“We returned to our car, and I saw that my uncle looked disappointed. ‘Start dancing!’ I said to him. ‘You need to say thank you.’

“My uncle looked at me and said, ‘I don’t understand why we came. What did he mean when he said there is nothing wrong with me? Why did I bother buying this suit?’ He put on his necklaces and his watch again, and we drove back to Yerushalayim in silence.

“Two weeks later, we arrived at Hadassah for the surgery. As you can imagine, when there is an operation in a family such as ours, the entire clan shows up. There were about 20 people there, to ensure that he wouldn’t be alone. We came fairly early, since we were told that he needed to have blood tests and all sorts of other preparations before the operation. We sat in a room, and a young Arab resident came in and told us that they needed to perform another scan in order to determine exactly where to operate. The tumor was in a place where it was difficult to operate without causing damage, and they wanted to be as precise as possible.

“We were all incredibly tense. He was taken to another room and then returned to us. Before long, the Arab came back and told us that the scan needed to be repeated. At that point, we were all on the edges of our seats. Why wouldn’t they just operate already? How much longer could we stand the suspense? But the Arab doctor was insistent. There was a bit of a commotion and even some shouting, and a few other hospital  employees came and made it clear to us that we had no choice.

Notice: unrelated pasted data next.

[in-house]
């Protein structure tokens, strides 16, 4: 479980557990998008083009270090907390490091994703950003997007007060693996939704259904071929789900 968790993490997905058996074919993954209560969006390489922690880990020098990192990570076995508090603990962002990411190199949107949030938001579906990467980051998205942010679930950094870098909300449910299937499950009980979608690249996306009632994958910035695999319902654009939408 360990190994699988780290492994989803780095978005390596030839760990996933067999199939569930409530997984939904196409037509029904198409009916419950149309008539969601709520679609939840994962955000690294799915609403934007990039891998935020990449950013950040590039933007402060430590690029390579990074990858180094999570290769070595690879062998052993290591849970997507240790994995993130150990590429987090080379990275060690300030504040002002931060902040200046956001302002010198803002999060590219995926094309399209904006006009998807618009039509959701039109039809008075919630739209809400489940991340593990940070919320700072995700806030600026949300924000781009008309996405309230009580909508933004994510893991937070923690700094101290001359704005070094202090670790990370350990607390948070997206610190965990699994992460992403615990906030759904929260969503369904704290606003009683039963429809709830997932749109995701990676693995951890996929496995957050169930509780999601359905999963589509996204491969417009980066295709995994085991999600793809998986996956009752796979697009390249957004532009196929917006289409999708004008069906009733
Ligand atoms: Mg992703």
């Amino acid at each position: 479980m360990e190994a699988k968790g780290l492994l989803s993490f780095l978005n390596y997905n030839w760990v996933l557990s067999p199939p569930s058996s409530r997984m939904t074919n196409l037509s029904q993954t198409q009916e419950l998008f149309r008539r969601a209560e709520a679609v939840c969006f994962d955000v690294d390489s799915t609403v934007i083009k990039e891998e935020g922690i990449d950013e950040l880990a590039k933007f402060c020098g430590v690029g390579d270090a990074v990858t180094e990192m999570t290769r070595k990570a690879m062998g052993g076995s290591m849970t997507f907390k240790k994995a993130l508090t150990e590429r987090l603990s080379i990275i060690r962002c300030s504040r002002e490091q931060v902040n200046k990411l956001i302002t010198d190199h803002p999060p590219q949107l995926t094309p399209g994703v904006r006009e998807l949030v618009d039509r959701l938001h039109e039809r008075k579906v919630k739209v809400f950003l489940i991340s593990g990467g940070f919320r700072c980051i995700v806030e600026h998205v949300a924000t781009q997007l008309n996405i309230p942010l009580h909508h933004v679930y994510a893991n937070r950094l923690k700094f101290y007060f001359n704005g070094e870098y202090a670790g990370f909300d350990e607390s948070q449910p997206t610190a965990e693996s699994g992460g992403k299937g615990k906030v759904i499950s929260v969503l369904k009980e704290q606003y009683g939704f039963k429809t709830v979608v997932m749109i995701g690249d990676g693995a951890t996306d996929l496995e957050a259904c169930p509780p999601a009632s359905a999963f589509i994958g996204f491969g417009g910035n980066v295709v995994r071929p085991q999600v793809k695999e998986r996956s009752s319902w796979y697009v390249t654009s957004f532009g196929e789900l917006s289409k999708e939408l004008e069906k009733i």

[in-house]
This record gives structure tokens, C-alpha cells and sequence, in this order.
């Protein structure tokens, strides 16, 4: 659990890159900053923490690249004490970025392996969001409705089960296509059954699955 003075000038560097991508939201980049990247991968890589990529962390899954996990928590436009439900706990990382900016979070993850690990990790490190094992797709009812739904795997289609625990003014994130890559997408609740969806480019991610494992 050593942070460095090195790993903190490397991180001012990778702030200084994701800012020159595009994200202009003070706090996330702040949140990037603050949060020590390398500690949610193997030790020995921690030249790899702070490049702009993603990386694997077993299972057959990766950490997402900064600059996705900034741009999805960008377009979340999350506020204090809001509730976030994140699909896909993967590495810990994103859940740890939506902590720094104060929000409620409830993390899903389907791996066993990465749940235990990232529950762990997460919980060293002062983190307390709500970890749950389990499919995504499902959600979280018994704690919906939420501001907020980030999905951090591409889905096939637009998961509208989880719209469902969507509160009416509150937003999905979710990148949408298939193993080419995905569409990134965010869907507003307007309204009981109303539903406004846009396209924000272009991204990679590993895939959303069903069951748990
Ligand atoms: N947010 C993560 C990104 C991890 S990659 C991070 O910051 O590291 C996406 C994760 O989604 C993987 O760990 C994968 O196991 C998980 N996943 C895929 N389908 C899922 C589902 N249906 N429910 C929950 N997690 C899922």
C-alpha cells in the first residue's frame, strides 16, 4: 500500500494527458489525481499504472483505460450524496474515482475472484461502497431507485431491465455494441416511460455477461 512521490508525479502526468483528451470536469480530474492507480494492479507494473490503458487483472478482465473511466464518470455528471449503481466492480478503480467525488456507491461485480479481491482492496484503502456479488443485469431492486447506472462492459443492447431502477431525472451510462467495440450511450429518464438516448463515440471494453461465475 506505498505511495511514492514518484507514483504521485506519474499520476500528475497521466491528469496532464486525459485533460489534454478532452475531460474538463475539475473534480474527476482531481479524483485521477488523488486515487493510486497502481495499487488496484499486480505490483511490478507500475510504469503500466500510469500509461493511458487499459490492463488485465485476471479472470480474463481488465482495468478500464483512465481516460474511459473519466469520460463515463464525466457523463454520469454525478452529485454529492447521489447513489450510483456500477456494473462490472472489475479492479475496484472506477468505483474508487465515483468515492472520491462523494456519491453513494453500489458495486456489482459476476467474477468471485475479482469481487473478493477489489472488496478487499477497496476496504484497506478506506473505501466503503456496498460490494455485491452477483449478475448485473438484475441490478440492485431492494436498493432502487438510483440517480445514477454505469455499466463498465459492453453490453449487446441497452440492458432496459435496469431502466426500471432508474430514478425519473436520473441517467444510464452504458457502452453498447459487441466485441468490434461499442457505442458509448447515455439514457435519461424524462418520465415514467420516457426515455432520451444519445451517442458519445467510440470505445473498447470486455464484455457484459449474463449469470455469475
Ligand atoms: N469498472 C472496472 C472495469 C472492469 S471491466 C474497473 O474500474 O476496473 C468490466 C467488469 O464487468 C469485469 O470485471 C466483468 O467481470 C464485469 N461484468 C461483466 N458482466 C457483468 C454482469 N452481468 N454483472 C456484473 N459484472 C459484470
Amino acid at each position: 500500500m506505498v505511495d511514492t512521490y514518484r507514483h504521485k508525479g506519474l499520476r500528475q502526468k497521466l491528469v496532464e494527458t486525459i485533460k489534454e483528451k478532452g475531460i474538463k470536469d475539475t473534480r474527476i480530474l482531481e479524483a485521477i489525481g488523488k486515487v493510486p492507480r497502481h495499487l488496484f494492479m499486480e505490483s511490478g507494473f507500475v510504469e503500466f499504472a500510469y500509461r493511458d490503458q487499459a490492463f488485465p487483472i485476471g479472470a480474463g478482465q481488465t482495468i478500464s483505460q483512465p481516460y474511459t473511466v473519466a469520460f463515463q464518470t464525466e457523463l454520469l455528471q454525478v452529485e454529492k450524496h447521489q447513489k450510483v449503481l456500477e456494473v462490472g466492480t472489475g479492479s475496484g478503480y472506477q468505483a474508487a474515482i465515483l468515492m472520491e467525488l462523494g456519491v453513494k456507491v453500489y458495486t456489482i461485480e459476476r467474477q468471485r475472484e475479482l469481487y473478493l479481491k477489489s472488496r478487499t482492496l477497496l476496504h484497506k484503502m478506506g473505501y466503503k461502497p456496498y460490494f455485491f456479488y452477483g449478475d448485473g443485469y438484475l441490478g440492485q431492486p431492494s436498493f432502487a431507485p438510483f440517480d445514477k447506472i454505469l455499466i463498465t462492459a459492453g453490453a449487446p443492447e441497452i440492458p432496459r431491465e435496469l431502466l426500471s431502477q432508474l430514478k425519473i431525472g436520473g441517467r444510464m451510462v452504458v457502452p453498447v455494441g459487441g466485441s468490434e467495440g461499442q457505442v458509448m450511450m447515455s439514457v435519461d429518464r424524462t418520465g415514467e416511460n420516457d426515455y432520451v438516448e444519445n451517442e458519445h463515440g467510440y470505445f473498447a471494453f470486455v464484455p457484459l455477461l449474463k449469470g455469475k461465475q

“The time for the surgery had already arrived, and we were all terribly tense. Finally, after we had spent two hours climbing the walls, the Arab returned and said, ‘It looks like there isn’t going to be a surgery.’

“We were ready to tear him apart. ‘What do you mean, there won’t be a surgery?’ we demanded.

“‘We can’t find the problem,’ the Arab said. ‘Something is very unclear about this.’

“We were all shocked. Some of us began crying and others began dancing. Then the specialist showed up; he was the top urologist in Hadassah, the one whom Rabbi Firer had said should perform the operation. He gathered us together and said, ‘I am sure you are going to say that you received a brocha from a rov. You have the right to believe whatever you want. Personally, I do not believe in brachos or in rabbonim. I believe only in the scans, but I can tell you that according to these scans, there is no tumor at all.’ He turned to my uncle and said, ‘I am comparing the scans with each other. I can tell you with certainty that you had a problem, and now it is gone. I don’t know how to explain it, but there is no need for surgery!’

“At six o’clock in the evening, we all left the hospital to return home. I looked at my uncle and said, ‘We need to go back to Bnei Brak.’ He looked at me in puzzlement. ‘We have to thank Rav Chaim,’ I said.

“We drove to Bnei Brak and waited outside his home, and the family told us that we didn’t even have a chance of getting in to see him. We were finally admitted at two o’clock in the morning, and I said to the rov, ‘We have just come from Hadassah. The top surgeon there told my uncle that there is nothing wrong with him. We know that this came from the rov’s brocha!’”

May the holiday of Pesach be a time of brachos and yeshuos for all of us.